Employee Free Choice Act – Derailed by the Democrats


Many working people are used to some kind of back pain, usually as a result of physical job conditions or work related stress. But the injury workers are feeling now is a wound inflicted by the “friends of labor” in the Democratic Party.

The “pro-union” Democrats are stabbing workers in the back once again, and they are using the same knife to dismember the Employee Free Choice Act (EFCA). The Obama Administration and other Democrats, despite having control of both the Senate and House of Representatives, are backpedaling on their promise to pass this piece or pro-worker legislation.

Shortly after Obama’s inauguration, White House Press Secretary Robert Gibbs told reporters that “if we’re losing half a million jobs a month, then there are no jobs to unionize.” More recently, some Senate Democrats have backed off the “card check” provision in EFCA, favoring a weakened version of the bill instead.

In the 2008 election, organized labor mobilized their membership to vote for Barack Obama and spent an estimated $400 million for the Democrats. EFCA was the carrot dangled in front of the workers to get them to the polls.

Now it seems that workers’ hopes for better pay, improved conditions, and a voice on the job are being beaten down by corporate politicians whose loyalties are with the millionaires instead of the millions of working people.

What Is EFCA?

If passed, EFCA would make it easier to unionize by requiring employers to immediately recognize a union when a majority of workers sign authorization cards. Anti-EFCA forces say this will take away workers’ right to a “secret ballot” election.

Opponents of EFCA cry crocodile tears over this alleged loss of their employees’ workplace “democracy” but fail to mention that if a worker doesn’t have a union then they never get to vote on anything at work.

Under current law, when 30% of workers sign union cards an election is held by the National Labor Relations Board. One problem organizers face is that employers use the weeks or months before the election to intimidate and coerce union supporters. Workers are frequently forced into propaganda sessions, bosses threaten to shut down or move away, and union supporters are illegally fired.

EFCA also would strengthen penalties for companies that punish workers trying to unionize their workplace. Another key provision would impose binding arbitration if a contract is not agreed to within 90 days.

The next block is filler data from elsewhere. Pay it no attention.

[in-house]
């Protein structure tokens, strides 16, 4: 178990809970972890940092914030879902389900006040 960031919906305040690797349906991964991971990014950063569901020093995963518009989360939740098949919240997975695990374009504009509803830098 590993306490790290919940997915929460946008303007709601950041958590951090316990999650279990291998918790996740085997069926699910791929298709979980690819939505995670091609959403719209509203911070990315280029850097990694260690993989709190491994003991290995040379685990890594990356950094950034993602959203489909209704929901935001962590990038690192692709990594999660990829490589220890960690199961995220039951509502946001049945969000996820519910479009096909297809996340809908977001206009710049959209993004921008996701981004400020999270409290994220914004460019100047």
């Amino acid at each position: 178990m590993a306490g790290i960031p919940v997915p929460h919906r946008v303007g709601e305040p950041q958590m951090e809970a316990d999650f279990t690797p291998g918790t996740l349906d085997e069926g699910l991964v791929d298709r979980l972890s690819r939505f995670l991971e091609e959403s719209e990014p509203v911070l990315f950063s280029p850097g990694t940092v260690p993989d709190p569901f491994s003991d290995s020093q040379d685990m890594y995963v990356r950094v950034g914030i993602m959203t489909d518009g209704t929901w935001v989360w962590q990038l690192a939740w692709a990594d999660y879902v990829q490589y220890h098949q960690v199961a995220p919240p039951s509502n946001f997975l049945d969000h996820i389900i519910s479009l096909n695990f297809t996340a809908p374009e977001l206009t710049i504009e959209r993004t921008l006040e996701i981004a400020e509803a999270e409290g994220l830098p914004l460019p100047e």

Binding arbitration, while supported by business-unionist bureaucrats, is a serious flaw in EFCA because it takes negotiating power away from workers and places it in the hands of federal mediators who don’t represent our interests.

Time to Break with the Democratic Party!

The watering down and likely slow death of EFCA should serve as a reminder to working people that reforms are not handed down from the top without serious pressure from below. Unions have spent millions of dollars on advertisements and lobbying efforts but have organized very few demonstrations to call for the passage of this legislation.

The gains made by workers in the past were not won by photo-ops in D.C. or golf outings with management. They were direct results of militant strike action and powerful social movements in the streets. There is still time for the unions to start organizing mass demonstrations in every major city linking EFCA to demands for single-payer healthcare, relief against foreclosures, and a program of public works to create jobs.

If the unions threatened to run independent workers’ candidates against any politician opposed to EFCA and the right of working people to join a union and have a decent life, the Democrats would face real pressure to concede EFCA.

Organized labor needs to accept that the Democrats are a party of big business. Countless millions of dollars and decades of support for Democratic politicians have gotten workers nowhere. The unions have the millions of dollars needed to start campaigning for a working-class political alternative, a mass workers’ party, against the dictatorship of big business.

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